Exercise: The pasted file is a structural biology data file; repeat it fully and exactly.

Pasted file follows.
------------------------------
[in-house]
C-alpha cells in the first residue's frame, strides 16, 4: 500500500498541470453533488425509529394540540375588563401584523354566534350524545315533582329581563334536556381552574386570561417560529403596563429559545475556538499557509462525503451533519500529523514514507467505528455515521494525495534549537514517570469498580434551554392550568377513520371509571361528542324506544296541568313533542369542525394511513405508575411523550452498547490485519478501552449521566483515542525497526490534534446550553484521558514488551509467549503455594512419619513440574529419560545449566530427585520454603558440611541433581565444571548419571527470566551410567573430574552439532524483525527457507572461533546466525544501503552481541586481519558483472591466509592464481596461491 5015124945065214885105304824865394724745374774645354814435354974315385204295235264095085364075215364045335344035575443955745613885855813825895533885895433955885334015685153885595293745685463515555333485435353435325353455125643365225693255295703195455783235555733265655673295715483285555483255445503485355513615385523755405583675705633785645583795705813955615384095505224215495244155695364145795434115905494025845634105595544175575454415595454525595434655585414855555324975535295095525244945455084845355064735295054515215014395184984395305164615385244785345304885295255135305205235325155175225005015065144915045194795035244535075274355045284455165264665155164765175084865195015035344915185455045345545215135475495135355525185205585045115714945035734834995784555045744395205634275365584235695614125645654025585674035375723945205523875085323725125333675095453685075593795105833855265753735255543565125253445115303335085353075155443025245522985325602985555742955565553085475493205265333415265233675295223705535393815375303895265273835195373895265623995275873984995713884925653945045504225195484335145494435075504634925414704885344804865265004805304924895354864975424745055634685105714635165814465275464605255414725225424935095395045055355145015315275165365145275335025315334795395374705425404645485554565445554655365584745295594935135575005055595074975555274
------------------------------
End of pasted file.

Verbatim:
[in-house]
C-alpha cells in the first residue's frame, strides 16, 4: 500500500498541470453533488425509529394540540375588563401584523354566534350524545315533582329581563334536556381552574386570561417560529403596563429559545475556538499557509462525503451533519500529523514514507467505528455515521494525495534549537514517570469498580434551554392550568377513520371509571361528542324506544296541568313533542369542525394511513405508575411523550452498547490485519478501552449521566483515542525497526490534534446550553484521558514488551509467549503455594512419619513440574529419560545449566530427585520454603558440611541433581565444571548419571527470566551410567573430574552439532524483525527457507572461533546466525544501503552481541586481519558483472591466509592464481596461491 5015124945065214885105304824865394724745374774645354814435354974315385204295235264095085364075215364045335344035575443955745613885855813825895533885895433955885334015685153885595293745685463515555333485435353435325353455125643365225693255295703195455783235555733265655673295715483285555483255445503485355513615385523755405583675705633785645583795705813955615384095505224215495244155695364145795434115905494025845634105595544175575454415595454525595434655585414855555324975535295095525244945455084845355064735295054515215014395184984395305164615385244785345304885295255135305205235325155175225005015065144915045194795035244535075274355045284455165264665155164765175084865195015035344915185455045345545215135475495135355525185205585045115714945035734834995784555045744395205634275365584235695614125645654025585674035375723945205523875085323725125333675095453685075593795105833855265753735255543565125253445115303335085353075155443025245522985325602985555742955565553085475493205265333415265233675295223705535393815375303895265273835195373895265623995275873984995713884925653945045504225195484335145494435075504634925414704885344804865265004805304924895354864975424745055634685105714635165814465275464605255414725225424935095395045055355145015315275165365145275335025315334795395374705425404645485554565445554655365584745295594935135575005055595074975555274